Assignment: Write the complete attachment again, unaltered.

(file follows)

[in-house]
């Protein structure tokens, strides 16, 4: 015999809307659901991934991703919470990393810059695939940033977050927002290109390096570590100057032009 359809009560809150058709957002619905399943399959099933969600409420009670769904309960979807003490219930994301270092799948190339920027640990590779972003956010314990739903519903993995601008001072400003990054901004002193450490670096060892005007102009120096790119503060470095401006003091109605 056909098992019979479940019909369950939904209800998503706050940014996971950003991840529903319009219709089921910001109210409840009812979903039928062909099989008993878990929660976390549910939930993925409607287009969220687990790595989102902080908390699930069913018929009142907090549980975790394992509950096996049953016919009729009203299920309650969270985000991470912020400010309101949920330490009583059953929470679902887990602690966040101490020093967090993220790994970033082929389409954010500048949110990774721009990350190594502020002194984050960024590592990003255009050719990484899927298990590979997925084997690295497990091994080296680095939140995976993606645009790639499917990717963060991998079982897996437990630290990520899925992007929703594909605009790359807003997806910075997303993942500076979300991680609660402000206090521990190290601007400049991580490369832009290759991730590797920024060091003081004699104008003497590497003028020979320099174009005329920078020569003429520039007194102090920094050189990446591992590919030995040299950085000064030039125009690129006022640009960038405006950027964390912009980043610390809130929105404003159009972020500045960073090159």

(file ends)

[in-house]
């Protein structure tokens, strides 16, 4: 015999809307659901991934991703919470990393810059695939940033977050927002290109390096570590100057032009 359809009560809150058709957002619905399943399959099933969600409420009670769904309960979807003490219930994301270092799948190339920027640990590779972003956010314990739903519903993995601008001072400003990054901004002193450490670096060892005007102009120096790119503060470095401006003091109605 056909098992019979479940019909369950939904209800998503706050940014996971950003991840529903319009219709089921910001109210409840009812979903039928062909099989008993878990929660976390549910939930993925409607287009969220687990790595989102902080908390699930069913018929009142907090549980975790394992509950096996049953016919009729009203299920309650969270985000991470912020400010309101949920330490009583059953929470679902887990602690966040101490020093967090993220790994970033082929389409954010500048949110990774721009990350190594502020002194984050960024590592990003255009050719990484899927298990590979997925084997690295497990091994080296680095939140995976993606645009790639499917990717963060991998079982897996437990630290990520899925992007929703594909605009790359807003997806910075997303993942500076979300991680609660402000206090521990190290601007400049991580490369832009290759991730590797920024060091003081004699104008003497590497003028020979320099174009005329920078020569003429520039007194102090920094050189990446591992590919030995040299950085000064030039125009690129006022640009960038405006950027964390912009980043610390809130929105404003159009972020500045960073090159």